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 Post subject: THE BUFFALO HUNTERS
PostPosted: Tue Dec 30, 2014 11:32 am 
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THE BUFFALO HUNTERS
By Edith Jackson Finch, daughter of Peter Jackson
Fanning the Embers, ? 1971, Range Rider Reps, Miles City, Montana

The famous buffalo hunter of all times was William F. Cody. In 1867-68 he supplied fresh buffalo meat to railroad workers who laid the track for the Kansas Pacific Railroad. By his own count he killed 4,280 of the great animals within a 17 month period. Thus he gained his nickname, Buffalo Bill Cody.

One old buffalo hunter told me the following story:

He said, "The buffalo herd we hunted reached from a creek called Froze-to-death on the east end of the Bull Mountains on the west to a point on the Red Water River north of Glendive on the east. That was a distance of 150 to 200 miles in an area that was north of the Yellowstone River, between it and the Missouri."

"There were buffalo hunters all over that country. Some of them lived in dugouts in the sides of creek banks. Others leaned poles against the sides of rock bluffs and covered them with green hides, or anything to make a shelter from the weather."

"Once, I saw seven boats loading at one time, to say nothing of the barges that were being towed by the boats. I saw women in the hunter's field. I watched young girls 16 to 18 years old do a man's work. They took the hide off a buffalo almost as fast as any man could."

"In 1881 the buffalo did not come back to where they wintered the previous year. I never heard of a big herd after that, here, where they had roamed by thousands before."

"After a few discharges from the buffalo guns, the hunters had to clean out the gun barrels. They made their shells of about 100 grains of powder and wadding and a bullet. They kept them on hand for reloading.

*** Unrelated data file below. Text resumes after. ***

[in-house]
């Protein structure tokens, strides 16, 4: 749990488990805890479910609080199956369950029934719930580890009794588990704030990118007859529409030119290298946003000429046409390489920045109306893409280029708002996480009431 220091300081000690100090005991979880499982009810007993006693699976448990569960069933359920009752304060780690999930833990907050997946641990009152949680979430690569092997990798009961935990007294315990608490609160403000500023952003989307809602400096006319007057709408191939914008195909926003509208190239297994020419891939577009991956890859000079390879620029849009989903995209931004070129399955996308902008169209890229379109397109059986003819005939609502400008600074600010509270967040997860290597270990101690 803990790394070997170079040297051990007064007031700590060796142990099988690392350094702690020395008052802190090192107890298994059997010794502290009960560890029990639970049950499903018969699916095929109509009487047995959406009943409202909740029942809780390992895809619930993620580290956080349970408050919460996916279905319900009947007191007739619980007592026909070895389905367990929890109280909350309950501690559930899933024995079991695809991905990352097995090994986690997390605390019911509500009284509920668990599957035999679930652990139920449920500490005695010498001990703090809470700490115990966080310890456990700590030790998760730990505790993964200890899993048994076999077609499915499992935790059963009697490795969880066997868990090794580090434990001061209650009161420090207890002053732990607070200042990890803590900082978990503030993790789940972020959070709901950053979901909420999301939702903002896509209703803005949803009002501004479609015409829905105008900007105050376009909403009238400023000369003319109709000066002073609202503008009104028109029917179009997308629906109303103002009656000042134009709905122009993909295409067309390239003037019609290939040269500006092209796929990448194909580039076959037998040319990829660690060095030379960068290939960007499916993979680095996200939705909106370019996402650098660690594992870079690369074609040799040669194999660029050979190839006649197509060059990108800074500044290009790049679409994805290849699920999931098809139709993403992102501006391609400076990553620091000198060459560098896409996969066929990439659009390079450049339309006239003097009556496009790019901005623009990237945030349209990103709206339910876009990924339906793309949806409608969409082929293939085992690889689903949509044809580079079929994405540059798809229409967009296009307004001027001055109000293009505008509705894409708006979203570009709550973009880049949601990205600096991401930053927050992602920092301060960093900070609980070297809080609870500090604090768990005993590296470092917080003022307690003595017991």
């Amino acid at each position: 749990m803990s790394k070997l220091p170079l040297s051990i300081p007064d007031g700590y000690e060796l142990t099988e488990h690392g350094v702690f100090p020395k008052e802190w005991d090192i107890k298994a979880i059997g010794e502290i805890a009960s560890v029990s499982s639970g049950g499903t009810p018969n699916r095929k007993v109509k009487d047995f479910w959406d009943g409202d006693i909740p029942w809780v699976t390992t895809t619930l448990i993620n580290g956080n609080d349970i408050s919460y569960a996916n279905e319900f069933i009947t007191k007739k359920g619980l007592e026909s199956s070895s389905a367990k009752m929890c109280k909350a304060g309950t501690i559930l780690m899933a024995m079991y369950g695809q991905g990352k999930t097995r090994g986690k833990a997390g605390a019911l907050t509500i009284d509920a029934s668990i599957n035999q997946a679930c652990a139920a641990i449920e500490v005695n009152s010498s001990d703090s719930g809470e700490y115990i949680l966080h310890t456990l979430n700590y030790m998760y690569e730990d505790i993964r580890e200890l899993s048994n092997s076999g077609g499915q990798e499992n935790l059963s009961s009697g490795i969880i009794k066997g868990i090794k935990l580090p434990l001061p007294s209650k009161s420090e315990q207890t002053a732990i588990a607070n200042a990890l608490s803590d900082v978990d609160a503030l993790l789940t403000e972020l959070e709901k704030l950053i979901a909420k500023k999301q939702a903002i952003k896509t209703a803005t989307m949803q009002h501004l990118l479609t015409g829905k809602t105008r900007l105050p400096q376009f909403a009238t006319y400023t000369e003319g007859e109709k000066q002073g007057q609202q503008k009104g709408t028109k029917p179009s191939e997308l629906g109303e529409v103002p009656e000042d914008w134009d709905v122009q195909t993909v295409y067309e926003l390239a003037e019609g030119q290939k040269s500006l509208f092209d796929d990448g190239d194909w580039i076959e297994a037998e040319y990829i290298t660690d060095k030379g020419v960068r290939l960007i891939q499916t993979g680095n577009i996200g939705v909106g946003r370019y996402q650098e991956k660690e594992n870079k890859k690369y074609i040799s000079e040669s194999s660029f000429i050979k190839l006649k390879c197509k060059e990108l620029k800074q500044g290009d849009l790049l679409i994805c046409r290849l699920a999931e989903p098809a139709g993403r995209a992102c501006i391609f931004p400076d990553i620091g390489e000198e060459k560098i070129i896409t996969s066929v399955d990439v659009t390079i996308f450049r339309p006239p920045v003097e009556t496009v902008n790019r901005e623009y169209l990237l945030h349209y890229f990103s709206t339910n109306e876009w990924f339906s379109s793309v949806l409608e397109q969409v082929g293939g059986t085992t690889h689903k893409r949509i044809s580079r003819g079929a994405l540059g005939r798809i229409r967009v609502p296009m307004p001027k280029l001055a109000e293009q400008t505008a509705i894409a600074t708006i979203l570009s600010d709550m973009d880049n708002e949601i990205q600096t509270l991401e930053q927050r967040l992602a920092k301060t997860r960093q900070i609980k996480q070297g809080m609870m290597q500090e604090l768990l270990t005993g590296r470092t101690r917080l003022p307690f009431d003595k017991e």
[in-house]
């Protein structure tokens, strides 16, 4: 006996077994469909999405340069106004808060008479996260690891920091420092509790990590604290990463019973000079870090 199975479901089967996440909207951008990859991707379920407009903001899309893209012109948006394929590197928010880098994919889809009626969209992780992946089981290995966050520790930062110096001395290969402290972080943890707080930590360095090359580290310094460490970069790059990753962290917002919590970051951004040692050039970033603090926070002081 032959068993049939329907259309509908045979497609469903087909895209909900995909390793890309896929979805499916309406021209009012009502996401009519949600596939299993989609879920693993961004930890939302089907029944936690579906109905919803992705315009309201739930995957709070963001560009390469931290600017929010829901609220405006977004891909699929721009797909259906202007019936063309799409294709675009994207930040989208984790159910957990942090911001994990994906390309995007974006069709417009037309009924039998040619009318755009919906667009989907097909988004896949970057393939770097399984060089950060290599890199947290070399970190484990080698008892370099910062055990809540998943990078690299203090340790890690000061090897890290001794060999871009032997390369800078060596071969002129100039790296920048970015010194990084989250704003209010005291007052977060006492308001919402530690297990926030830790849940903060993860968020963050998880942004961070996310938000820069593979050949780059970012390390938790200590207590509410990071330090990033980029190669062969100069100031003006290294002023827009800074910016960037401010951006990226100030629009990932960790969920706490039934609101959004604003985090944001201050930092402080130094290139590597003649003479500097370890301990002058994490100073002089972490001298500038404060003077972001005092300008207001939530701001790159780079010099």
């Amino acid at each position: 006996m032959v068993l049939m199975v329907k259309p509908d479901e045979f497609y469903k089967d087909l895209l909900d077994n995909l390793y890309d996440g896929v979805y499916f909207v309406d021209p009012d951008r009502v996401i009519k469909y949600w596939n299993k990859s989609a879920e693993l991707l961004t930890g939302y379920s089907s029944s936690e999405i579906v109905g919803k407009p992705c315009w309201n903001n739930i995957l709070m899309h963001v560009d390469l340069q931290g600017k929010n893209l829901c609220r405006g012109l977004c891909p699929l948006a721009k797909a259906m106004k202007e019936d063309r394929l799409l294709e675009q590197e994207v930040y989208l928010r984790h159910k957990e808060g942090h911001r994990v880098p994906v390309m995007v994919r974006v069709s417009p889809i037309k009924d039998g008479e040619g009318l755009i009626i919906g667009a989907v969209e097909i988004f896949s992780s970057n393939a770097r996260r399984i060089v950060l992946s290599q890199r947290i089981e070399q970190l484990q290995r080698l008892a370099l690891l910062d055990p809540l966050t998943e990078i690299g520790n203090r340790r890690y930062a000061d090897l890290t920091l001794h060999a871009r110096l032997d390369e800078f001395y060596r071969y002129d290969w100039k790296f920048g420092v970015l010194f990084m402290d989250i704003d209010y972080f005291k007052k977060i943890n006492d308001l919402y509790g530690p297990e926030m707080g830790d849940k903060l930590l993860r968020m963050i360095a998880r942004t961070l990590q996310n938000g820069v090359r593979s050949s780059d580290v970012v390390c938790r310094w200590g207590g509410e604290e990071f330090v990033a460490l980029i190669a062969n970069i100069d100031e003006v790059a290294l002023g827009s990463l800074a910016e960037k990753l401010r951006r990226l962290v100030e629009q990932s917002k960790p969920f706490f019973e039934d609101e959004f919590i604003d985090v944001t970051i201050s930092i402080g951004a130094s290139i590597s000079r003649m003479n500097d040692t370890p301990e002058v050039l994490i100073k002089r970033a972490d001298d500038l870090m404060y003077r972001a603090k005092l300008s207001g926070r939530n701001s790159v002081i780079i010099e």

'After the hunt and skinning, the meat was hauled to town, dried, and sold according to class."

"Jim McNaney, buffalo hunter and frontiersman, killed one of the finest specimans ever known. It was a monster buffalo and was killed on the Peter Jackson home territory on the Little Porcupine Creek."

"Dr. William T. Hornaday, who visited this section of the country in December of 1886, procured the head and hide and had them mounted. Artists, working for the government, used it in designing one of the most famous coins ever made -- the Buffalo Nickel."

"The buffalo robes were in great demand. The hides used for this were at their prime from November to March. The 'Beaver Robe' was a fine fur of rich brown color. It was the most valuable robe on the market. The 'White Robe' or 'Pied Robe' was very rare, too. Very few white buffalo were ever seen by the white hunters. The 'Silk Robe' was from a three year old calfless cow. It was extremely valuable. The 'Buckskin Robe' had little value. It was a dirty cream color. One such robe did sell for $200 in 1882. The 'Blue Robe' was dark gray and quite rare. The 'Black Robe' was the most common one, and least expensive."

My visit with the old hunter came to an end. In farewell, he said, "Shoot straight, not only with a rifle but in living, too!"

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